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In this issue: Weddings in a feminist age: resisting white, stretching Jewish traditions, and the wedding photographer’s secret insights. A Jew by choice cares; her born-Jewish husband couldn’t care less. Plus: “What converts talk about when Jews aren’t around.” Kadya Molodowsky, the queen of Yiddish literature. Passover, after the slavery of anorexia.

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A Convert’s Passion for Judaism

by Kathleen Perotis

What happens when a (formerly Greek Orthodox) woman feels passionately Jewish, but her born-Jewish husband does not.

What Converts Talk About (When Jews aren’t Around)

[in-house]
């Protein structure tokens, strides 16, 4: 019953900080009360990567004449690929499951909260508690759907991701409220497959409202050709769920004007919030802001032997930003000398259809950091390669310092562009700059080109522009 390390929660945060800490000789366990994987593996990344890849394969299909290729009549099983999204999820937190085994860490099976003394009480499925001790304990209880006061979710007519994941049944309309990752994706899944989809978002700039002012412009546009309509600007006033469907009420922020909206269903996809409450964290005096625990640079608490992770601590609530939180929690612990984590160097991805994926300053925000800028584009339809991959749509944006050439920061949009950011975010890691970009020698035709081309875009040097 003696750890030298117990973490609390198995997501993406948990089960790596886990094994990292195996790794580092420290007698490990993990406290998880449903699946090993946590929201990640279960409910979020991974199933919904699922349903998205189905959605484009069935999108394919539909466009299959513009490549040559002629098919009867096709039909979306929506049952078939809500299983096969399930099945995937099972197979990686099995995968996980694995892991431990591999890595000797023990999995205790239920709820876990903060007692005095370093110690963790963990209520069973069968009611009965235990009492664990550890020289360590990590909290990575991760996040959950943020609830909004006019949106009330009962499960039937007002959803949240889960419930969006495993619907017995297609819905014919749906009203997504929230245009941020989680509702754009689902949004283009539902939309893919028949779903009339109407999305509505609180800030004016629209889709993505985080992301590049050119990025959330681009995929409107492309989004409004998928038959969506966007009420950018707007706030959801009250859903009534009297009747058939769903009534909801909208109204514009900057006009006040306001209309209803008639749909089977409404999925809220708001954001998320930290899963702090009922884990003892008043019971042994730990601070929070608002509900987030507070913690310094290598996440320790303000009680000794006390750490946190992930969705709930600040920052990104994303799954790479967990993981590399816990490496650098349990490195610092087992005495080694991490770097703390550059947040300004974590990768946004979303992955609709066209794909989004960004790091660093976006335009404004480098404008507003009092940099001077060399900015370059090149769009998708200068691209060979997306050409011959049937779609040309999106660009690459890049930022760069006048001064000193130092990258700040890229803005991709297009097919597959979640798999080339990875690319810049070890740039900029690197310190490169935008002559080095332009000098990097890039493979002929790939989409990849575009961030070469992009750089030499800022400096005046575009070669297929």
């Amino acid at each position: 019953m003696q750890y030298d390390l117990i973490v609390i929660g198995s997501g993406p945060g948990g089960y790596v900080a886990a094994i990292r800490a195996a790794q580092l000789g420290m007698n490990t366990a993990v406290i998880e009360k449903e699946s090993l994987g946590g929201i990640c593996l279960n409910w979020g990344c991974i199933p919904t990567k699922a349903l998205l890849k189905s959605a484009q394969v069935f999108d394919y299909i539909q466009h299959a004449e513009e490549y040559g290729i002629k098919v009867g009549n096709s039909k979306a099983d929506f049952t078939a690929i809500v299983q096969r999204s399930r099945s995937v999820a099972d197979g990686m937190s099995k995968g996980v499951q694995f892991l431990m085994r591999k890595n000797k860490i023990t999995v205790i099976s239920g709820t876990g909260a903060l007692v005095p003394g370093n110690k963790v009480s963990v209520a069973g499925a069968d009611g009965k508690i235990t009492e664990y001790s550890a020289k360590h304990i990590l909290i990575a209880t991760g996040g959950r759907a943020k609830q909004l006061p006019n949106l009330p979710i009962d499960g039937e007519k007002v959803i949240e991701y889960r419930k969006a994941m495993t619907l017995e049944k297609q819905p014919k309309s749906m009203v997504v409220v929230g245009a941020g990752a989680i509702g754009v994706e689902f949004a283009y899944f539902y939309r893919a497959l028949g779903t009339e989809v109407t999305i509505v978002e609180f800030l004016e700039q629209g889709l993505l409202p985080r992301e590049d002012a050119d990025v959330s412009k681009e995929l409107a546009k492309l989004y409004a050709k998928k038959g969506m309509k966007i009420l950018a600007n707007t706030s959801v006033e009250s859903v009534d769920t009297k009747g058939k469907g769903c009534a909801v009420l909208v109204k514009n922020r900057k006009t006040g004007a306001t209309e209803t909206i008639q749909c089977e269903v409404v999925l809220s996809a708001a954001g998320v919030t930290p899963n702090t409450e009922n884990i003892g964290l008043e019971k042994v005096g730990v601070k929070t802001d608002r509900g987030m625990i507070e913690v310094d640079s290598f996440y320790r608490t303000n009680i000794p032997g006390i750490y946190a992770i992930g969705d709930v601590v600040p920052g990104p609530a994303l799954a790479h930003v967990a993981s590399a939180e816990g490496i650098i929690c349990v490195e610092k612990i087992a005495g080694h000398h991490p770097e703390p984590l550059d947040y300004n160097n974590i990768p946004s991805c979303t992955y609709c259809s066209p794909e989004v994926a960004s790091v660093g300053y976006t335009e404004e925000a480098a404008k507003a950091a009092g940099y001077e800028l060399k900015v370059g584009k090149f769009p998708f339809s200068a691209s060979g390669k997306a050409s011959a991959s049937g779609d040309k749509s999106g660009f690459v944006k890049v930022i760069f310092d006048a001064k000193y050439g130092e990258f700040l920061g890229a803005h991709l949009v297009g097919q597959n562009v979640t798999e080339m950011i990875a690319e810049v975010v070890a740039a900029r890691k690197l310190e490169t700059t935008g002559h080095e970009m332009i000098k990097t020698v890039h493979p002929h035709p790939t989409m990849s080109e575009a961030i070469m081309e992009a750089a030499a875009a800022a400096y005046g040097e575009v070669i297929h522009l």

by Angela Himsel

Eavesdrop on women reminiscing about bacon, Jesus and other discarded elements of their foregone faith.

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The Personal Becomes Political

by Eleanor J. Bader

We’re staggering under the responsibilities of caring for aging relatives, but government and volunteer agencies are often no help. One expert says it out loud: "Legislatures are dominated by men."

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The Yiddish Queen and her “Menersher Kop”

by Sheva Zucker

Meet Kadya Molodowsky, one of the greatest writers of Yiddish literature. A quarter-century after her death, a new book delivers her poetry in full to English readers.

All Who are Hungry

by Ilana Kurshan

Feasting again, a college student uses Passover to celebrate freedom from the slavery of anorexia.

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